Today, although these are still available, Alpina cars are much more discreet. Inside, refinement and high-quality materials are the order of the day. The brand sets itself apart with its unique “Comfort +” mode, for the autobox, something which is not available anywhere else. We could see them as “Individual”, comfort-oriented versions but they offer even more performance than the purely sporty M versions. The B5 is more powerful than the M5, but the emphasis on a comfort-oriented driving style reinforces its efficiency and everyday enjoyment. Everything Alpina does is BMW- approved, even if the brand’s technical choices were always its own decision. Moreover, Alpina works as a subcontractor for BMW, developping engines, suspensions…and a myriad other parts for the car maker.

Here’s the definition of a grand touring coupé, efficient and comfortable… Alpina only uses BMW products and turns them into formidable performance cars, while improving the passengers’ comfort. Unlike many tuners that just up the power and destroy a car’s balance,  Alpina even improves it !

The future of Alpina

Even if it’s a small manufacturer, Alpina must change and adapts itself to electric mobility. Ever more stringent and restrictive exhaust emissions regulations also affect it, just like the ever trickier complexity of validating on-board software or new driver assistance requirements. Such a challenging context means the current five years collaboration agreement with BMW signed in 2020, will be the last. The takeover of Alpina by BMW will lead to changes in Buchloe. BMW has undertaken to keep Alpina collaborators that won’t have work at the factory after 2025. Burkard Bovensiepen took a bit of a back seat in 2020 (he’s more than 80!) and handed over the company to his sons Florian and Andreas. The former is the company’s finance officer, while the latter is more involved on the product side. Andreas started his career as an engineer at BMW. There, he workied in the chassis department, before being in charge of the Z8 project and… joining Alpina a few years later.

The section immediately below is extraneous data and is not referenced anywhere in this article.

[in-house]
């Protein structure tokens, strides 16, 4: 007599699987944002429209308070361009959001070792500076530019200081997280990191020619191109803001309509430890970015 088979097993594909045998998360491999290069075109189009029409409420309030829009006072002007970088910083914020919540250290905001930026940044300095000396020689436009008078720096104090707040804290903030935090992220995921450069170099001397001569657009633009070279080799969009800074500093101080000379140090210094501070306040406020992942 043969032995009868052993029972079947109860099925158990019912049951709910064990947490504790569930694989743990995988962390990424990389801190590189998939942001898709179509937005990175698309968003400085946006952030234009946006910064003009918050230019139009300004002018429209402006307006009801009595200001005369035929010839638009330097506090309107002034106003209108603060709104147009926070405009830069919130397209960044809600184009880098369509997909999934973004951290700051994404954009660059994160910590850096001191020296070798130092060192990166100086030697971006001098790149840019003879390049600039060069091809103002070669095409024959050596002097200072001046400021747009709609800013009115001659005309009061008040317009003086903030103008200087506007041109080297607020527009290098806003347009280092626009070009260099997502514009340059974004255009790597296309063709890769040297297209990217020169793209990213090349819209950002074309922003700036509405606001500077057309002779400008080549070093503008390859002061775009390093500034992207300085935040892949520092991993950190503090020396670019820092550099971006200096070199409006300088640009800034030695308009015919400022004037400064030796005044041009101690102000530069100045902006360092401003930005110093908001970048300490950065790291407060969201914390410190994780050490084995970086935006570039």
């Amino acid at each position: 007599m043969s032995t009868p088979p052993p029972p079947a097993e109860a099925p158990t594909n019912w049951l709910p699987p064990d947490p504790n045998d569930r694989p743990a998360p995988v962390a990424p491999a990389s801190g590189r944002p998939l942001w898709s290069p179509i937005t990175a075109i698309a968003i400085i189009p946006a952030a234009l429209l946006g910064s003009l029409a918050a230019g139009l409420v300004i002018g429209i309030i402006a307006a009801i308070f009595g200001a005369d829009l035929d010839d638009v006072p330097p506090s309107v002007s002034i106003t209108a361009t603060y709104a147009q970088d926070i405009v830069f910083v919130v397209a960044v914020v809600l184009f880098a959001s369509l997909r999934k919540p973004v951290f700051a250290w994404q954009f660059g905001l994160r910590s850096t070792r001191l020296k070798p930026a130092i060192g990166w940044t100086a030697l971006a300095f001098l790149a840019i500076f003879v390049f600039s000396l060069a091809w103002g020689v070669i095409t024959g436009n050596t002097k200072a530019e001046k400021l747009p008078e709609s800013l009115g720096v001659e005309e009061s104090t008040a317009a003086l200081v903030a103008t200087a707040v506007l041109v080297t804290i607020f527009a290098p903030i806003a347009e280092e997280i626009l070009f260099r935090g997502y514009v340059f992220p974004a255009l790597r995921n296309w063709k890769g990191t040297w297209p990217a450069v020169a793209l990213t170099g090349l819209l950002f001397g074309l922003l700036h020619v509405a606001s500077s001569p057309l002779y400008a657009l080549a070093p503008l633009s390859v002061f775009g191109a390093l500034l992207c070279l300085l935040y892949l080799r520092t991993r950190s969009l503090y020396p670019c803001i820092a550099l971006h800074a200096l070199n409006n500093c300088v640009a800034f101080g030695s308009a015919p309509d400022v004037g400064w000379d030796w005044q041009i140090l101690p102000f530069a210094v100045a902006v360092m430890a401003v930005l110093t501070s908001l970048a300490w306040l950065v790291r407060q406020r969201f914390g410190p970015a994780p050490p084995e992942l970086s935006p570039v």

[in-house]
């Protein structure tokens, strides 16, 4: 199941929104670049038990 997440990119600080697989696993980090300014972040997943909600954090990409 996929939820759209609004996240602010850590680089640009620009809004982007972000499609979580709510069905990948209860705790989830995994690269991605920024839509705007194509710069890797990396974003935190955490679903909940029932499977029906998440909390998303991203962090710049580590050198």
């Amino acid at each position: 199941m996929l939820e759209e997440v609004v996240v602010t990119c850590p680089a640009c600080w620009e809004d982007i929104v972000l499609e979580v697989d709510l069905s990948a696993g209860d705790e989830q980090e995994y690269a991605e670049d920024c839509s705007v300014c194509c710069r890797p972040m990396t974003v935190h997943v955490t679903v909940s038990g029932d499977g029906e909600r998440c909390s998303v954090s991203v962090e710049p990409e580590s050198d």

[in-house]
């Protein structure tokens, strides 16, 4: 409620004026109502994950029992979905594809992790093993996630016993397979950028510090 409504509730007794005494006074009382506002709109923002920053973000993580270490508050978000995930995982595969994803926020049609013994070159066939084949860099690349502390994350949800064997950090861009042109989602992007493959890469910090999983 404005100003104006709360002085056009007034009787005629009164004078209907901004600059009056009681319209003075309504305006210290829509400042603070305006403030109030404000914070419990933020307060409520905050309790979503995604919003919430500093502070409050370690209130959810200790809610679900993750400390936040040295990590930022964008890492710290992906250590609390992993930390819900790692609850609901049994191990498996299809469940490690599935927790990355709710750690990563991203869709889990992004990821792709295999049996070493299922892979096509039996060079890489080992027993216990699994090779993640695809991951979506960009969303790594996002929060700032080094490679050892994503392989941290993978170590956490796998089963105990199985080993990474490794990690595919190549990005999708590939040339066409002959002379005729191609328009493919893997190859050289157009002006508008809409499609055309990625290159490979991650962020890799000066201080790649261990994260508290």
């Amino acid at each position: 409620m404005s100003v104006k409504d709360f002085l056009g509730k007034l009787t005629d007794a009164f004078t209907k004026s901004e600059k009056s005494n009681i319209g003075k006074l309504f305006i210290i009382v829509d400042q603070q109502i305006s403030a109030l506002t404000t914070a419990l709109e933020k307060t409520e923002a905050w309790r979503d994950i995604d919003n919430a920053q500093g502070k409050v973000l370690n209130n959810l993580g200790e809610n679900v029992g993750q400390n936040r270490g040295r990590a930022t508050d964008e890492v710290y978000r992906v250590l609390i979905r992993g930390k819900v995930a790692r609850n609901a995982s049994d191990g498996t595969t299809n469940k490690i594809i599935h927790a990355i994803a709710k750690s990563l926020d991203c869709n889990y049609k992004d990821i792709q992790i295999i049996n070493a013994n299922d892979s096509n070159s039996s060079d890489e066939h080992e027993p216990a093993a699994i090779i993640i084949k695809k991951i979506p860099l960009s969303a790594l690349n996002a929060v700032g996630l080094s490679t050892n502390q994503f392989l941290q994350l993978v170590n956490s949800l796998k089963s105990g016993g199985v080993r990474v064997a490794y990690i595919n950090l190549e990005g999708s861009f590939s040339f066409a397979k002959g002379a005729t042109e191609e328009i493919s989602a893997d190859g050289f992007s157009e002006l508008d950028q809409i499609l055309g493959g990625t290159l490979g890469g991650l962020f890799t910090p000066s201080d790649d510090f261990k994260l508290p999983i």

BMW doesn’t offer a Touring M5… Alpina does. The B5 Touring is undoubtedly one of the most efficient and versatile cars currently available.

However, the Bovensiepen family will not be leaving the automotive world : its members want to develop new, different kinds mobility solutions. The assembly and manufacturing activities will evolve into engineering services that will become available to car manufacturers outside of the BMW Group. At the same time, the company will set up a new purchase, sale and restoration department dedicated to classic Alpina cars and the manufacture of currently unavailable parts for them. Alpina Wein GmbH + Co KG will continue its activities. Is there a risk that the brand will lose its exclusivity after 2025? Will the iconic V8 be upgraded ? Will it comply with future emissions standards? The development costs would surely be high and even prohibitive, especially for low production figures… Let’s just hope that BMW treats Alpina like a precious jewel. And that, in a few years time, we will not come across  “Alpina line” or “Pack Alpina”-branded electric BMWs on every street corner, a bit like the “M pack” 1 series that are all over the place today! (Text: Paul-Edouard Urbain / Translation: Dimitri Urbain)